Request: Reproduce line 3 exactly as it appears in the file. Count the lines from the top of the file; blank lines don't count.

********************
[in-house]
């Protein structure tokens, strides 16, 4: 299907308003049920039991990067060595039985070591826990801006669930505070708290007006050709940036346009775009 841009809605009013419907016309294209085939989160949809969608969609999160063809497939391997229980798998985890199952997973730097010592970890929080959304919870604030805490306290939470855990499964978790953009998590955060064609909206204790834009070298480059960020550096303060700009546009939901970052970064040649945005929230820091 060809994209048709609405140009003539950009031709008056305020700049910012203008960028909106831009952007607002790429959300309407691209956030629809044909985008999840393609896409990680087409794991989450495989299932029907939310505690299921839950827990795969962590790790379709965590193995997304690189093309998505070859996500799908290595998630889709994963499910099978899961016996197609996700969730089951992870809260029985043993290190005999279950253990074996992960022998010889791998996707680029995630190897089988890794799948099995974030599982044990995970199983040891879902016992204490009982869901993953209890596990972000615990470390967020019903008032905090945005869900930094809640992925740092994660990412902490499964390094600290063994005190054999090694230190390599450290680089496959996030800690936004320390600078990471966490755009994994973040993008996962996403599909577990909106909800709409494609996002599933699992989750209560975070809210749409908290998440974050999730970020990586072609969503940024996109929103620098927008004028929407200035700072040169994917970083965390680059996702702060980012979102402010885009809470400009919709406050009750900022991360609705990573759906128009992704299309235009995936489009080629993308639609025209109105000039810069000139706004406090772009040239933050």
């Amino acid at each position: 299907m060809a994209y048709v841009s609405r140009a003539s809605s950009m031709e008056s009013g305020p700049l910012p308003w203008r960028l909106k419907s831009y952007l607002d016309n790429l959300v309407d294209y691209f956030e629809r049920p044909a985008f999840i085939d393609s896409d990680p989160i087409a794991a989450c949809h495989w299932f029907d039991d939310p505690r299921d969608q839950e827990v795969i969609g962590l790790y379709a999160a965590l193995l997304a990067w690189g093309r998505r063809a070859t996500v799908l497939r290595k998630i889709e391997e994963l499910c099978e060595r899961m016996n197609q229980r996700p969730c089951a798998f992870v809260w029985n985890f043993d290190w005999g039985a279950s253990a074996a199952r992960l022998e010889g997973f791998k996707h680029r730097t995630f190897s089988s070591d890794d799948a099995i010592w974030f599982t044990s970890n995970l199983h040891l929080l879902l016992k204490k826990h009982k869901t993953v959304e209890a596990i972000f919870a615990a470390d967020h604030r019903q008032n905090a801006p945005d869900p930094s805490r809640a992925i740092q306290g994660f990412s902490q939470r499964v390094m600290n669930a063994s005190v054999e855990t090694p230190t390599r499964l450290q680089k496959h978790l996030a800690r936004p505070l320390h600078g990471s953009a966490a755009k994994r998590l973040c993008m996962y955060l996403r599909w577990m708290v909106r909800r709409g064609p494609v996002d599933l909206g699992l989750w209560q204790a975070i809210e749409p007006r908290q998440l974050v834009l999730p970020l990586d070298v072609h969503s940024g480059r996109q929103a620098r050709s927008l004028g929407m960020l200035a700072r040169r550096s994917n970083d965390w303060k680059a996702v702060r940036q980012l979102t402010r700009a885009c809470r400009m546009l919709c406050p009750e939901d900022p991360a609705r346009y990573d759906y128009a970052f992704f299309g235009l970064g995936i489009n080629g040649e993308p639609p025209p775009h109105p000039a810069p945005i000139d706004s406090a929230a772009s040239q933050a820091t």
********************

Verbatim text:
């Amino acid at each position: 299907m060809a994209y048709v841009s609405r140009a003539s809605s950009m031709e008056s009013g305020p700049l910012p308003w203008r960028l909106k419907s831009y952007l607002d016309n790429l959300v309407d294209y691209f956030e629809r049920p044909a985008f999840i085939d393609s896409d990680p989160i087409a794991a989450c949809h495989w299932f029907d039991d939310p505690r299921d969608q839950e827990v795969i969609g962590l790790y379709a999160a965590l193995l997304a990067w690189g093309r998505r063809a070859t996500v799908l497939r290595k998630i889709e391997e994963l499910c099978e060595r899961m016996n197609q229980r996700p969730c089951a798998f992870v809260w029985n985890f043993d290190w005999g039985a279950s253990a074996a199952r992960l022998e010889g997973f791998k996707h680029r730097t995630f190897s089988s070591d890794d799948a099995i010592w974030f599982t044990s970890n995970l199983h040891l929080l879902l016992k204490k826990h009982k869901t993953v959304e209890a596990i972000f919870a615990a470390d967020h604030r019903q008032n905090a801006p945005d869900p930094s805490r809640a992925i740092q306290g994660f990412s902490q939470r499964v390094m600290n669930a063994s005190v054999e855990t090694p230190t390599r499964l450290q680089k496959h978790l996030a800690r936004p505070l320390h600078g990471s953009a966490a755009k994994r998590l973040c993008m996962y955060l996403r599909w577990m708290v909106r909800r709409g064609p494609v996002d599933l909206g699992l989750w209560q204790a975070i809210e749409p007006r908290q998440l974050v834009l999730p970020l990586d070298v072609h969503s940024g480059r996109q929103a620098r050709s927008l004028g929407m960020l200035a700072r040169r550096s994917n970083d965390w303060k680059a996702v702060r940036q980012l979102t402010r700009a885009c809470r400009m546009l919709c406050p009750e939901d900022p991360a609705r346009y990573d759906y128009a970052f992704f299309g235009l970064g995936i489009n080629g040649e993308p639609p025209p775009h109105p000039a810069p945005i000139d706004s406090a929230a772009s040239q933050a820091t």